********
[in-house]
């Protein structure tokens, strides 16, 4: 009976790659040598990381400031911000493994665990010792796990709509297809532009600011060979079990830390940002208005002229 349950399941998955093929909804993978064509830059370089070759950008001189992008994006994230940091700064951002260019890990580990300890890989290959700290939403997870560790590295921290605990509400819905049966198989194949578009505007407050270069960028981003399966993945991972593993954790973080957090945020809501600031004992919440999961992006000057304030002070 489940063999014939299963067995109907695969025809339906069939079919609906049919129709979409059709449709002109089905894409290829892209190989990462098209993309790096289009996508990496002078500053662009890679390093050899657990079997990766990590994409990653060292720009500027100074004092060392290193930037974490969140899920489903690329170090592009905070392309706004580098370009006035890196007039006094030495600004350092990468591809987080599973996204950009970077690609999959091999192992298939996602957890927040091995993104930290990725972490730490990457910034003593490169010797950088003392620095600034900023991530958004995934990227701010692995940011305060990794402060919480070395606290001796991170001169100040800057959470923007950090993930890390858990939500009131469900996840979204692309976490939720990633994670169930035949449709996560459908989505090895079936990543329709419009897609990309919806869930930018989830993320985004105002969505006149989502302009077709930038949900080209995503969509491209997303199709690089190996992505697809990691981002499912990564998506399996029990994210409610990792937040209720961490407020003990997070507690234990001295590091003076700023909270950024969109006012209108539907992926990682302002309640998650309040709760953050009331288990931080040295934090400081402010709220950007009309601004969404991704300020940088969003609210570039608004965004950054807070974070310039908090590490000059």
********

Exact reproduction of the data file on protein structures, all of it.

[in-house]
């Protein structure tokens, strides 16, 4: 009976790659040598990381400031911000493994665990010792796990709509297809532009600011060979079990830390940002208005002229 349950399941998955093929909804993978064509830059370089070759950008001189992008994006994230940091700064951002260019890990580990300890890989290959700290939403997870560790590295921290605990509400819905049966198989194949578009505007407050270069960028981003399966993945991972593993954790973080957090945020809501600031004992919440999961992006000057304030002070 489940063999014939299963067995109907695969025809339906069939079919609906049919129709979409059709449709002109089905894409290829892209190989990462098209993309790096289009996508990496002078500053662009890679390093050899657990079997990766990590994409990653060292720009500027100074004092060392290193930037974490969140899920489903690329170090592009905070392309706004580098370009006035890196007039006094030495600004350092990468591809987080599973996204950009970077690609999959091999192992298939996602957890927040091995993104930290990725972490730490990457910034003593490169010797950088003392620095600034900023991530958004995934990227701010692995940011305060990794402060919480070395606290001796991170001169100040800057959470923007950090993930890390858990939500009131469900996840979204692309976490939720990633994670169930035949449709996560459908989505090895079936990543329709419009897609990309919806869930930018989830993320985004105002969505006149989502302009077709930038949900080209995503969509491209997303199709690089190996992505697809990691981002499912990564998506399996029990994210409610990792937040209720961490407020003990997070507690234990001295590091003076700023909270950024969109006012209108539907992926990682302002309640998650309040709760953050009331288990931080040295934090400081402010709220950007009309601004969404991704300020940088969003609210570039608004965004950054807070974070310039908090590490000059």